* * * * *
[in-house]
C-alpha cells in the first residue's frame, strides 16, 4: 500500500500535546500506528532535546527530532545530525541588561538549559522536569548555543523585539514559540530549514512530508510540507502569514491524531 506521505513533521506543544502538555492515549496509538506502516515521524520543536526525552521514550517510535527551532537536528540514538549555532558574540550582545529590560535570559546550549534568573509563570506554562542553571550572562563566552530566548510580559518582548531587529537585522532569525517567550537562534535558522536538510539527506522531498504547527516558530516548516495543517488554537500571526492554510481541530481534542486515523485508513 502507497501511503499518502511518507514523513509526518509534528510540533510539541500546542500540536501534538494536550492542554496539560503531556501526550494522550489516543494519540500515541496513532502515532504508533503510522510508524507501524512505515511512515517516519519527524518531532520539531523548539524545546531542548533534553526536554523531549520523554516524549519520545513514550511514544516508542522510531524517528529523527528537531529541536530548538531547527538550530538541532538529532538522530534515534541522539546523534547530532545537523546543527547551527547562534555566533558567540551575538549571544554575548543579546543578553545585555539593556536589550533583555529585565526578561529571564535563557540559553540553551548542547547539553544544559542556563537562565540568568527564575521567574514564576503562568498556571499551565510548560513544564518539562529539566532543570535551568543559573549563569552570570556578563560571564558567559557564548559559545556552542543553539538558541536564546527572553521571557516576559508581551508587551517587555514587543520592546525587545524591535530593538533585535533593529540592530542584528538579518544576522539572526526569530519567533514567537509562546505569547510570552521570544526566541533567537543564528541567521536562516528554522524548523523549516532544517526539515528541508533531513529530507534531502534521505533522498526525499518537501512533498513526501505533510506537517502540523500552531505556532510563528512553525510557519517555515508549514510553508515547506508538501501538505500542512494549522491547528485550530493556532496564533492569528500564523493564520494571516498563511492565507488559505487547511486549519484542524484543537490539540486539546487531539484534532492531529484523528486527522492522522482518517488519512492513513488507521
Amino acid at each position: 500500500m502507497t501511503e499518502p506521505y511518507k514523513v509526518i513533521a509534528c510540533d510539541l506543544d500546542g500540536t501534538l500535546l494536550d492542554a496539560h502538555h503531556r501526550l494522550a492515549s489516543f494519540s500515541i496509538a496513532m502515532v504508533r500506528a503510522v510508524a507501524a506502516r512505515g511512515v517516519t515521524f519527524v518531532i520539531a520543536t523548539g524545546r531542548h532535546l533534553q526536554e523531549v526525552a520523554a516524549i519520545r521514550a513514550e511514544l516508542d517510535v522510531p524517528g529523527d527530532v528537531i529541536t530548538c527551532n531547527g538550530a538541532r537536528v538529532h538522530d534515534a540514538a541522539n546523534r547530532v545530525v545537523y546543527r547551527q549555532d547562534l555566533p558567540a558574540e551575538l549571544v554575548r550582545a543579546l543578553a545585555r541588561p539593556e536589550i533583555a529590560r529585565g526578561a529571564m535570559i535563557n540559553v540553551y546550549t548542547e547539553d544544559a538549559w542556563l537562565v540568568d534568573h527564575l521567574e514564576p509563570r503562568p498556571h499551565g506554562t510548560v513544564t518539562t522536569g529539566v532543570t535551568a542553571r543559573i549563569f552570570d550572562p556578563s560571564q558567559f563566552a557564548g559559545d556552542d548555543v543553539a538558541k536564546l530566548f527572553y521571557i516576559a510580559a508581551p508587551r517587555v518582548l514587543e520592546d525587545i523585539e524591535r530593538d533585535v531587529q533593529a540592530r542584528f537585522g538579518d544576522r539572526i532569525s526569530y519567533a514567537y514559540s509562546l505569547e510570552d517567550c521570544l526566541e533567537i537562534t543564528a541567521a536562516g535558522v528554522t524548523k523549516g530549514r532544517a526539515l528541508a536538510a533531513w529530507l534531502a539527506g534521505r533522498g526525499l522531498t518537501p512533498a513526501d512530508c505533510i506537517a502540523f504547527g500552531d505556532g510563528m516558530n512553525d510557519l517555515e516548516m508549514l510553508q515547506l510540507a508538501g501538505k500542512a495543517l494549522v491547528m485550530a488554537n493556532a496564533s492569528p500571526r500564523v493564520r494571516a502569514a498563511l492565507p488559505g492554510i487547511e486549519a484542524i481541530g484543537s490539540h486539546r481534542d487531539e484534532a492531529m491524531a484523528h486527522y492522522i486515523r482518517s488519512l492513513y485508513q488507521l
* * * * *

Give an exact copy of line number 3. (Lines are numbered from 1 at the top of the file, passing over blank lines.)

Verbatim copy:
Amino acid at each position: 500500500m502507497t501511503e499518502p506521505y511518507k514523513v509526518i513533521a509534528c510540533d510539541l506543544d500546542g500540536t501534538l500535546l494536550d492542554a496539560h502538555h503531556r501526550l494522550a492515549s489516543f494519540s500515541i496509538a496513532m502515532v504508533r500506528a503510522v510508524a507501524a506502516r512505515g511512515v517516519t515521524f519527524v518531532i520539531a520543536t523548539g524545546r531542548h532535546l533534553q526536554e523531549v526525552a520523554a516524549i519520545r521514550a513514550e511514544l516508542d517510535v522510531p524517528g529523527d527530532v528537531i529541536t530548538c527551532n531547527g538550530a538541532r537536528v538529532h538522530d534515534a540514538a541522539n546523534r547530532v545530525v545537523y546543527r547551527q549555532d547562534l555566533p558567540a558574540e551575538l549571544v554575548r550582545a543579546l543578553a545585555r541588561p539593556e536589550i533583555a529590560r529585565g526578561a529571564m535570559i535563557n540559553v540553551y546550549t548542547e547539553d544544559a538549559w542556563l537562565v540568568d534568573h527564575l521567574e514564576p509563570r503562568p498556571h499551565g506554562t510548560v513544564t518539562t522536569g529539566v532543570t535551568a542553571r543559573i549563569f552570570d550572562p556578563s560571564q558567559f563566552a557564548g559559545d556552542d548555543v543553539a538558541k536564546l530566548f527572553y521571557i516576559a510580559a508581551p508587551r517587555v518582548l514587543e520592546d525587545i523585539e524591535r530593538d533585535v531587529q533593529a540592530r542584528f537585522g538579518d544576522r539572526i532569525s526569530y519567533a514567537y514559540s509562546l505569547e510570552d517567550c521570544l526566541e533567537i537562534t543564528a541567521a536562516g535558522v528554522t524548523k523549516g530549514r532544517a526539515l528541508a536538510a533531513w529530507l534531502a539527506g534521505r533522498g526525499l522531498t518537501p512533498a513526501d512530508c505533510i506537517a502540523f504547527g500552531d505556532g510563528m516558530n512553525d510557519l517555515e516548516m508549514l510553508q515547506l510540507a508538501g501538505k500542512a495543517l494549522v491547528m485550530a488554537n493556532a496564533s492569528p500571526r500564523v493564520r494571516a502569514a498563511l492565507p488559505g492554510i487547511e486549519a484542524i481541530g484543537s490539540h486539546r481534542d487531539e484534532a492531529m491524531a484523528h486527522y492522522i486515523r482518517s488519512l492513513y485508513q488507521l